Humor keeps us sane even through the most stressful of circumstances. Laughter is fun and a great way to reduce stress. Even better, finding ways to make others laugh doesn’t just reduce stress for all involved. It allows you to begin viewing yourself as a source of fun and laughter in your social or work group.

    You’ll find it hard to be glum and entertain unhappy thoughts when the people around you are excited and happy to be near you. There’s no need to be a genius comedian. Start out by learning a few good jokes and add as you go!

    8. Make an escape list

    An “escape list” is a list of everything you’d need to do in order to escape a situation that’s driving you nuts. In a work context, your escape list might include things like turning in a final presentation or asking for a raise. It might also include smaller things like submitting your resume to a new opportunity or drafting a letter of resignation!

    You might never follow up on the items in your escape list but the process of writing one will help clarify in your mind that you are not truly stuck. You have options. Perhaps not the best or most fun options, but you are certainly not stuck.

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    9. Embrace a morning ritual

    Are you starting your day on the wrong foot by waking up late, rushing about, and skipping out the door at the last minute? Try slowing down your morning instead. Set your alarm a few minutes earlier than usual and spend the “extra” time sitting in a sunny spot in your living room with a cup of coffee and a good book.

    As you slowly add more to your morning, you’ll develop a fierce attachment to “your” time. Why? Because you’ve chosen to start your day with a focus on taking care of yourself instead of busting out of bed like a bomb squad.

    10. Stop making excuses

    Is everything that’s dragging you down right now because of something your boss, partner, friend, or client did? Getting caught up in how much everybody else is screwing up will put you on the fast track to gray hair and a stupendous burnout.

    The fix? Accept responsibility for your part of the problems that plague you. Then start digging your way out. Once you’ve given up on blaming others you’ll start seeing more of the good in your life and the sordid claws of desperate solitary thought will no longer draw you down.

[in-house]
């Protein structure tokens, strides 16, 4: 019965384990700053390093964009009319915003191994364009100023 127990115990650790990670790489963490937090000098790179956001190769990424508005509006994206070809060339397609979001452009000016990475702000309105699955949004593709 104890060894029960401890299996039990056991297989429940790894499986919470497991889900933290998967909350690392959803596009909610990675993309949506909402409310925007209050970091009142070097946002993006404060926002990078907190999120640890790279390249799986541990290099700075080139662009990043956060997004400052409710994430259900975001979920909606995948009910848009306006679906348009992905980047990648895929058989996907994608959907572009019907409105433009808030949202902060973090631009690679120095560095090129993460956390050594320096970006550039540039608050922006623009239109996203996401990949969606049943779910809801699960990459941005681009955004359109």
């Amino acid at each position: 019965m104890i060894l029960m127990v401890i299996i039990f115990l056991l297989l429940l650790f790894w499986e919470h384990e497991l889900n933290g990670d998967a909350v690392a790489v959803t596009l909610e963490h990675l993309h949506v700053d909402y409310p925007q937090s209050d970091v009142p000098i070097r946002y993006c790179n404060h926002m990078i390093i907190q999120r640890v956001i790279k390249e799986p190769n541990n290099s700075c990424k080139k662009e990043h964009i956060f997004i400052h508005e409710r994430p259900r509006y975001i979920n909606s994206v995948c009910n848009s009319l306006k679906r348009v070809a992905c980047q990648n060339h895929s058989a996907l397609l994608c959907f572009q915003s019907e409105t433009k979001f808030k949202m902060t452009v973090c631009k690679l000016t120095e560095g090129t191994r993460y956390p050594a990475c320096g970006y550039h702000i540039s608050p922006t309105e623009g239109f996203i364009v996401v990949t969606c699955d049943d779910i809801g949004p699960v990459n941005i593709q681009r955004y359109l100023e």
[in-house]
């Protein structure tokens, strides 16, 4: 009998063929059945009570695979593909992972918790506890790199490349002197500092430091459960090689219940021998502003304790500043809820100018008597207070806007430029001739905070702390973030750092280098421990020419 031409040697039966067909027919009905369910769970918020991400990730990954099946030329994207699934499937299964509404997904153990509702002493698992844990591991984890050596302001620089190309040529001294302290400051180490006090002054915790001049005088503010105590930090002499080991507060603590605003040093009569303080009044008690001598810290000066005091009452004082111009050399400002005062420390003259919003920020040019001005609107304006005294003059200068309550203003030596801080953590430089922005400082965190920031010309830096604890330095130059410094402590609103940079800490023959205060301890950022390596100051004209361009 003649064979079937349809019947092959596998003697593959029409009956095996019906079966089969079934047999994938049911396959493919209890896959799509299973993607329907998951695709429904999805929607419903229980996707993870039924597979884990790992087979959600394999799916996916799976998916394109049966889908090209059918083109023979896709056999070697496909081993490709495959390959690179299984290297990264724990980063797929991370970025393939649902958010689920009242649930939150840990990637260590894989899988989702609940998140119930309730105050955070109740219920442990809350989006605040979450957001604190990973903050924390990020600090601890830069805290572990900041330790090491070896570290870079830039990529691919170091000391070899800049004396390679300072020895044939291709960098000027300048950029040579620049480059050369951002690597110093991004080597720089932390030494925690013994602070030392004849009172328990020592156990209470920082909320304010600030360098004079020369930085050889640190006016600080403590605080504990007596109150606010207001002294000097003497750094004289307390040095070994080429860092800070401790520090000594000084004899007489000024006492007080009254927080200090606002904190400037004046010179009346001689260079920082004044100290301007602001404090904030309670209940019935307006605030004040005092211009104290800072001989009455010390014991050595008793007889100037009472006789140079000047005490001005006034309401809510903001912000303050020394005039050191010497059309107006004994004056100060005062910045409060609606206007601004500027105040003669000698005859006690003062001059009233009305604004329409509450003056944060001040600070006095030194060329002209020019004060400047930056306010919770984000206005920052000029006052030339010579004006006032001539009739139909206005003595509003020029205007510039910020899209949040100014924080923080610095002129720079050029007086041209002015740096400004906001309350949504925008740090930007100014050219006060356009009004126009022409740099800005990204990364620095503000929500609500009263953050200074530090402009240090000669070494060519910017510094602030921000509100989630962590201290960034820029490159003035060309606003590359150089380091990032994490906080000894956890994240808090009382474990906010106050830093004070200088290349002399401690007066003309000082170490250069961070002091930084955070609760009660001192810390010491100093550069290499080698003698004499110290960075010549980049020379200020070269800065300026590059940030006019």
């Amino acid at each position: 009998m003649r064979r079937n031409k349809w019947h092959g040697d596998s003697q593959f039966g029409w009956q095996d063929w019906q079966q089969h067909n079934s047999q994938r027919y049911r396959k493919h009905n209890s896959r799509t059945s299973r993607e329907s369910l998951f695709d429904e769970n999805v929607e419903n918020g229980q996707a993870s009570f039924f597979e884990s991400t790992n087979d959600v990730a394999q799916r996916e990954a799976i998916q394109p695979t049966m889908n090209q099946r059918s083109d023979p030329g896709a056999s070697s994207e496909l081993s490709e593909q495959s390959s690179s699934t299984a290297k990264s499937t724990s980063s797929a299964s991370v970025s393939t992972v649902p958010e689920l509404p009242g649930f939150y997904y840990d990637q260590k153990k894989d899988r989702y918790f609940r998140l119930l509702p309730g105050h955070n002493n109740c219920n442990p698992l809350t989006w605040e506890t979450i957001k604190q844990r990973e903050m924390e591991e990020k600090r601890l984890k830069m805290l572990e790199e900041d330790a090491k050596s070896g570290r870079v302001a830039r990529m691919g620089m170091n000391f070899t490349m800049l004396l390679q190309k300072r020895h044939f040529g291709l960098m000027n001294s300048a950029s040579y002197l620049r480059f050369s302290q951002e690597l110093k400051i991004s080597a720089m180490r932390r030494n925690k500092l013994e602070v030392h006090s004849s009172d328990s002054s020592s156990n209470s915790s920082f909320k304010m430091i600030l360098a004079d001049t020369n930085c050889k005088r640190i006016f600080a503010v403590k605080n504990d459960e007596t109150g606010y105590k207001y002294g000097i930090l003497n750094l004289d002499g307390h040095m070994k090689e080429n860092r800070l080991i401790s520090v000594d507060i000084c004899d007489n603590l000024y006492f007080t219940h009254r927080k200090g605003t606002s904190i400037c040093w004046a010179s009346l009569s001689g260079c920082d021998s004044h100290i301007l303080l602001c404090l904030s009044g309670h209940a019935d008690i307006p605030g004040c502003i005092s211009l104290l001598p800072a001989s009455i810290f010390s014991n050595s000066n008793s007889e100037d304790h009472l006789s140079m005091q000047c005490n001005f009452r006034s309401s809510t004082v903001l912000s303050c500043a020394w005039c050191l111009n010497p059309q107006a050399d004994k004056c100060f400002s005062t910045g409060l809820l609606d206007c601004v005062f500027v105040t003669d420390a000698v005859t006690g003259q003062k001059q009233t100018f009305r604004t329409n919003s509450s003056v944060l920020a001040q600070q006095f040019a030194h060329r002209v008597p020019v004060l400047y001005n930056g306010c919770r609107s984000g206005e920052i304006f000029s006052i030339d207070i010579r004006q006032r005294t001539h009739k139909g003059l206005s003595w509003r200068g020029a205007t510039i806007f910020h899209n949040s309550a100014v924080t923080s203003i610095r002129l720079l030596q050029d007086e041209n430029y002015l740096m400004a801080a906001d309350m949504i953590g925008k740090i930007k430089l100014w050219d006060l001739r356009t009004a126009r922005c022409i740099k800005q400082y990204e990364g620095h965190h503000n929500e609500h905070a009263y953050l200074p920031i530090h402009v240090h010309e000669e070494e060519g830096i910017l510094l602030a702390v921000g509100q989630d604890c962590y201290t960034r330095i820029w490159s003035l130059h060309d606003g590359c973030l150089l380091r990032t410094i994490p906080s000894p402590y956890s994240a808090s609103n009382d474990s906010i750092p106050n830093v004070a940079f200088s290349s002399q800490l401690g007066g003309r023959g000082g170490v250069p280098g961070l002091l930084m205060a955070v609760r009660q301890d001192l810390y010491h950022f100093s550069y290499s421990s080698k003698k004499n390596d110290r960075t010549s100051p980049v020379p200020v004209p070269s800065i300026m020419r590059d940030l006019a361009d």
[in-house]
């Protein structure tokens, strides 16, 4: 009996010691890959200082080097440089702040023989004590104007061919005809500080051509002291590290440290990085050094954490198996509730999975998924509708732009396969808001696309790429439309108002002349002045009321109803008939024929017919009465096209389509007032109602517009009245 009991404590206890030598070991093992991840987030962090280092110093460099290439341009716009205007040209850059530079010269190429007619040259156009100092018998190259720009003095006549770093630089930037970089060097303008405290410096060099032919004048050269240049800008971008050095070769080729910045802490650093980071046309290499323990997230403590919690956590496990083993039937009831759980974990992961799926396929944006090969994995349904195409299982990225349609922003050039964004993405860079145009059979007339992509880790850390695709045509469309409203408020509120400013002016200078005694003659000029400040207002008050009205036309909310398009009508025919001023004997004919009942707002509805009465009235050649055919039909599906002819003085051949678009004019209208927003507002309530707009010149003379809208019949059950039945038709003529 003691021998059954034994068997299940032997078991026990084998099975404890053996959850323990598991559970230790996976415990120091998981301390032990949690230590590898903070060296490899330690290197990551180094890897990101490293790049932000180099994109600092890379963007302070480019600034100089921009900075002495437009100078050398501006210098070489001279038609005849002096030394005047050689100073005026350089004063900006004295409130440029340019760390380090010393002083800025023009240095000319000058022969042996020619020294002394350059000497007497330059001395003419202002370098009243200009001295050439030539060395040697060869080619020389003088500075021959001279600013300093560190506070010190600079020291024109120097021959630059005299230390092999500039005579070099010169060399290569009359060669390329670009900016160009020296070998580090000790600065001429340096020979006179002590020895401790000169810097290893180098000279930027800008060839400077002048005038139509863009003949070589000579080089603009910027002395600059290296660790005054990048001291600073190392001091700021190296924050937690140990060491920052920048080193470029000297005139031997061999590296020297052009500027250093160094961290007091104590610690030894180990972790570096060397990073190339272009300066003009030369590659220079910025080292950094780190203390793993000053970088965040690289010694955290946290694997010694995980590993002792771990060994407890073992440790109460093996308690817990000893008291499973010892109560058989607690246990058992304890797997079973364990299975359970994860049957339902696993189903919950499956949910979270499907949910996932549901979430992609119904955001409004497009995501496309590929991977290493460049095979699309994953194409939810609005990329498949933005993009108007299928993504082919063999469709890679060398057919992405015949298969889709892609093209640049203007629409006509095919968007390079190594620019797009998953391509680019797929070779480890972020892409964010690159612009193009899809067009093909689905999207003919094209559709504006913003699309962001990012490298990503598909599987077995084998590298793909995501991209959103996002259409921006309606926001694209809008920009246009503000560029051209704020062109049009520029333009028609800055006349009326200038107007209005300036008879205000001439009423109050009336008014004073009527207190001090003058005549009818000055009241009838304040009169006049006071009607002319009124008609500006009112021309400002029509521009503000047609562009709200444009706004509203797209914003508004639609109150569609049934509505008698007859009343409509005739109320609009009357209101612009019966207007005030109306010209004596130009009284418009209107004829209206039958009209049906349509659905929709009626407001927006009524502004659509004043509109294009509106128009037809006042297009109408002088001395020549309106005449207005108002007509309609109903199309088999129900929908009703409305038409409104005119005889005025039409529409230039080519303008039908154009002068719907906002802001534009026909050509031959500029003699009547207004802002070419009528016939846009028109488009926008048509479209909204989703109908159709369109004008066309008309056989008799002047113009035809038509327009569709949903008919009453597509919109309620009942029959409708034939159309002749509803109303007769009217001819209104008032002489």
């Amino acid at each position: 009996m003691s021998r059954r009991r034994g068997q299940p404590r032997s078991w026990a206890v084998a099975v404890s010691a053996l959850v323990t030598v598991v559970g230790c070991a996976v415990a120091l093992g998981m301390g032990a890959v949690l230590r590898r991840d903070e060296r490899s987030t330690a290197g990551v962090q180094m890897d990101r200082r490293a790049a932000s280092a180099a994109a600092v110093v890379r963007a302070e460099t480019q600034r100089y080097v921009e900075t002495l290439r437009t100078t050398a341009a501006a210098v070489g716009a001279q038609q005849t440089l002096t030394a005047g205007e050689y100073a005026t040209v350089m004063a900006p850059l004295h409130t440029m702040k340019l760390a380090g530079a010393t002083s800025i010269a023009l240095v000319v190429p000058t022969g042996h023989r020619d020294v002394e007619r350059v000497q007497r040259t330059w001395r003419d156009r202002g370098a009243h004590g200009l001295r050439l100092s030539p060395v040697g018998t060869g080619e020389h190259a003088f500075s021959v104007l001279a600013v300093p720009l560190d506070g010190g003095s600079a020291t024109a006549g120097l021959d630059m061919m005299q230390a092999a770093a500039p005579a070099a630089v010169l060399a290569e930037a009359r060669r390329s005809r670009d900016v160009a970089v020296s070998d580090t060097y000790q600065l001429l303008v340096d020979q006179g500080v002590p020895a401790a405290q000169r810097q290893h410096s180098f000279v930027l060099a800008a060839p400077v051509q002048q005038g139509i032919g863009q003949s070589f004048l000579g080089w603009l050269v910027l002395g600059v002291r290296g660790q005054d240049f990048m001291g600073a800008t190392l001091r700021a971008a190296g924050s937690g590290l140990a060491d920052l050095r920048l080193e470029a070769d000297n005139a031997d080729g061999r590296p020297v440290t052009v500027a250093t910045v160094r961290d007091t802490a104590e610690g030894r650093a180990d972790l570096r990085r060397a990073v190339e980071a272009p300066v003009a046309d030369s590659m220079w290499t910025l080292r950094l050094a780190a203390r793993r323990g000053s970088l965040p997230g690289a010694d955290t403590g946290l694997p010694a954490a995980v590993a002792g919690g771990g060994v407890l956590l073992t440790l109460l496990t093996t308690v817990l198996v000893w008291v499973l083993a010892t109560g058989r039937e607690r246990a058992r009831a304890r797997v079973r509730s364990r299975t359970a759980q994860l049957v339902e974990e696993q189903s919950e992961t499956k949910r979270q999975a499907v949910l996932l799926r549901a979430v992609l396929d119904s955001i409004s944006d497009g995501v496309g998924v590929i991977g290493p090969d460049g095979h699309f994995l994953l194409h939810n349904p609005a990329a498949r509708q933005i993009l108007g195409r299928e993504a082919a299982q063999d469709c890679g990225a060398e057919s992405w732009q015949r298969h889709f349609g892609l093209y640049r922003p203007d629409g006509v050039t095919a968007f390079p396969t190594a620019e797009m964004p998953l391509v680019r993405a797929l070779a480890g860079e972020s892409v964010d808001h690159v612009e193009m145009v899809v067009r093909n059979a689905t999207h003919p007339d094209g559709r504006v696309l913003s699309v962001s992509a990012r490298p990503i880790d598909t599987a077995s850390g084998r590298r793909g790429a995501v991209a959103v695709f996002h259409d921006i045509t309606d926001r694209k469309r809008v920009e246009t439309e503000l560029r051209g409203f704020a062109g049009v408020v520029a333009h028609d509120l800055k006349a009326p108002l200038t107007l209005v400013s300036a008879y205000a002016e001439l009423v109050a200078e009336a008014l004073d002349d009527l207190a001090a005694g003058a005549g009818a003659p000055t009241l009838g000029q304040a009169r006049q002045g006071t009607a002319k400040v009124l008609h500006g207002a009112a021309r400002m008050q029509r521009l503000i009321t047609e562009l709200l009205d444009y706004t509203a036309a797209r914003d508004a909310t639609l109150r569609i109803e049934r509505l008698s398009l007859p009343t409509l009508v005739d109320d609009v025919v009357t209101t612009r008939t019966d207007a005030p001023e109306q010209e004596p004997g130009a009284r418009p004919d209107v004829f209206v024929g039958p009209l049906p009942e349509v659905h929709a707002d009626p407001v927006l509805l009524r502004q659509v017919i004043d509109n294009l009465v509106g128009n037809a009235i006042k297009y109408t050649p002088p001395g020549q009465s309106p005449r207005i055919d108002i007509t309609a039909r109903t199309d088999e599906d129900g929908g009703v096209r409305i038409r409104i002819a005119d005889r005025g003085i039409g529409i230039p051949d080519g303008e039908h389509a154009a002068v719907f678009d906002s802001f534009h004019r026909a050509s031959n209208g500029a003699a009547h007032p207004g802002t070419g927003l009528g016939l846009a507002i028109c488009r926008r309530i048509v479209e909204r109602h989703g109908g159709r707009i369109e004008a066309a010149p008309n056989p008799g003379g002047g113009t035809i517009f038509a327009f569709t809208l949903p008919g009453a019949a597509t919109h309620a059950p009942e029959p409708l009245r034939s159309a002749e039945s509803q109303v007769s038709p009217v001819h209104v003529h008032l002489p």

11. Be accountable

    Accountability is something we’re all familiar with but rarely put into useful practice. You can use accountability to drive your personal development and avoid burnout. The trick is find somebody you can trust to give the down and dirty on what you’re trying to do and how you’re moving forward.

    For best results, have your accountability partner NOT be a relative or somebody you’re dating. They typically won’t have the capacity for objective review of your progress. People who love you will often make excuses for you and you want to avoid excuses at all costs.

    “Accountability breeds response-ability.” ~Stephen R Covey

    Avoiding burnout is a matter of constant vigilance and regular maintenance. What are you doing to avoid burnout? Do you have any tips to add? I’m glad for your thoughts!

    Seth Simonds is an editor here at Lifehack.org. Have a lifehacking tip and want to be featured in a future article? Follow @lifehackorg on Twitter, say hello, and we’ll go from there.

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    Seth Simonds

    Seth writes about lifestyle tips on Lifehack.

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    Last Updated on November 18, 2020

    15 Tips to Restart the Exercise Habit (and How to Keep It)

    15 Tips to Restart the Exercise Habit (and How to Keep It)

    It’s okay, you can finally admit it. It’s been two months since you’ve seen the inside of the gym. Getting sick, family crisis, overtime at work and school papers that needed to get finished all kept you for exercising. Now, the question is: how do you start again?
    Once you have an exercise habit, it becomes automatic. You just go to the gym, there is no force involved. But after a month, two months or possibly a year off, it can be hard to get started again. Here are some tips to climb back on that treadmill after you’ve fallen off.